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GPS NEWS
exactEarth Broadens Small Vessel Tracking Offering
by Staff Writers
Cambridge, Canada (SPX) Jun 02, 2017


illustration only

exactEarth Ltd. report that the Company's small vessel tracking solution, exactTrax, is now available for integration with all AIS transceiver manufacturers. A number of different exactTrax-enabled transceivers are already available, which enables customers to choose the most appropriate hardware for their small vessel tracking needs.

exactTrax is a secure, proven and cost-effective solution for providing users with a complete picture of small vessel activity in their maritime domain. exactTrax continually monitors the millions of small vessels navigating the world's oceans and waterways, and supports SOLAS (Safety of Life at Sea), fisheries management, maritime surveillance and a host of other applications and services designed to enhance domestic security and vessel safety, and to minimize global overfishing.

exactTrax satellite messages are encoded prior to transmission, and are therefore transmitted securely, regardless of hardware selection. On reception, the messages are decoded by exactEarth and then made available to the user.

"Our announcement will broaden the availability of exactTrax to more potential users worldwide," said Peter Mabson, CEO of exactEarth. "In addition, with the recent launch of exactView RT Powered by Harris, exactTrax users will soon benefit from real-time small vessel positional updates, which will further enhance the security, safety and economic benefits of our service."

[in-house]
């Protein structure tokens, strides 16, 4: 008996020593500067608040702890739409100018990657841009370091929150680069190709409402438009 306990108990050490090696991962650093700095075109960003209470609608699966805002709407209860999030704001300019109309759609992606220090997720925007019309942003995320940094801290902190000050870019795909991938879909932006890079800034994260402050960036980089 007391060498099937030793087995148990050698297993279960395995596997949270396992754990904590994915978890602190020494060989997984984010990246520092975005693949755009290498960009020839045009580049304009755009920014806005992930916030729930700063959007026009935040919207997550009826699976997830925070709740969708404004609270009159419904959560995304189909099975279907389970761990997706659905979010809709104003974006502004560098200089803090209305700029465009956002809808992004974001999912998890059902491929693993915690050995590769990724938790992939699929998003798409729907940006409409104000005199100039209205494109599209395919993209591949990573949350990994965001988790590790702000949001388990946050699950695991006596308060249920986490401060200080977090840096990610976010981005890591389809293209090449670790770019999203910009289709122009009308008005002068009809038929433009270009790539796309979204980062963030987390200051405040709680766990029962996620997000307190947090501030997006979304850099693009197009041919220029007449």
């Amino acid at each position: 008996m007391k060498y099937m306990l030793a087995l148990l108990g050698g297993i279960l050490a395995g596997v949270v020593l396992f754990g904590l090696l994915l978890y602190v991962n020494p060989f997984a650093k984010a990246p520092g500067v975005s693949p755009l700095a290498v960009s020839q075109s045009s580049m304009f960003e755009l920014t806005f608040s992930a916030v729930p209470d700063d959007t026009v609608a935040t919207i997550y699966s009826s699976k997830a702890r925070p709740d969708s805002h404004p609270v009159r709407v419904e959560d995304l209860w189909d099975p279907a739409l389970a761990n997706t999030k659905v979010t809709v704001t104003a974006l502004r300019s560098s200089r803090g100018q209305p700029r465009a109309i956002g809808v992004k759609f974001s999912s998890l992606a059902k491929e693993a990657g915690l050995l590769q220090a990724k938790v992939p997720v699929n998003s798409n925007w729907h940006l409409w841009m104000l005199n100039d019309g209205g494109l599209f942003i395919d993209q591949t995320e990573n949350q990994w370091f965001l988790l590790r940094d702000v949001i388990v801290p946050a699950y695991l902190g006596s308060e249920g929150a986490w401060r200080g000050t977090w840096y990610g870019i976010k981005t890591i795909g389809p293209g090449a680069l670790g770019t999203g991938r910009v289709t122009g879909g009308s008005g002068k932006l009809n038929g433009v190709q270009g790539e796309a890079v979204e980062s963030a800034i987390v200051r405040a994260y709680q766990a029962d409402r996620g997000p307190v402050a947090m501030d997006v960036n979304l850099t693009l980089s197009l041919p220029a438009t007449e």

All exactTrax-enabled transceiver platforms support standard AIS SART functionality in case of emergency, and transmit standard AIS Class B position reports for detection by terrestrial AIS networks and nearby shipping, or when required by an administration.

GPS NEWS
GIS is a powerful tool that should be used with caution
Washington DC (SPX) May 30, 2017
Although computer models of archaeological sites are ideal software tools for managing spatially referenced data and commonly used to yield insights which contribute to the protection of heritage materials, some scientists question their credibility, calling for these long-term trends be 'ground truthed' in order to ensure that calculated rates of change reflect observed phenomena 'in the field' ... read more

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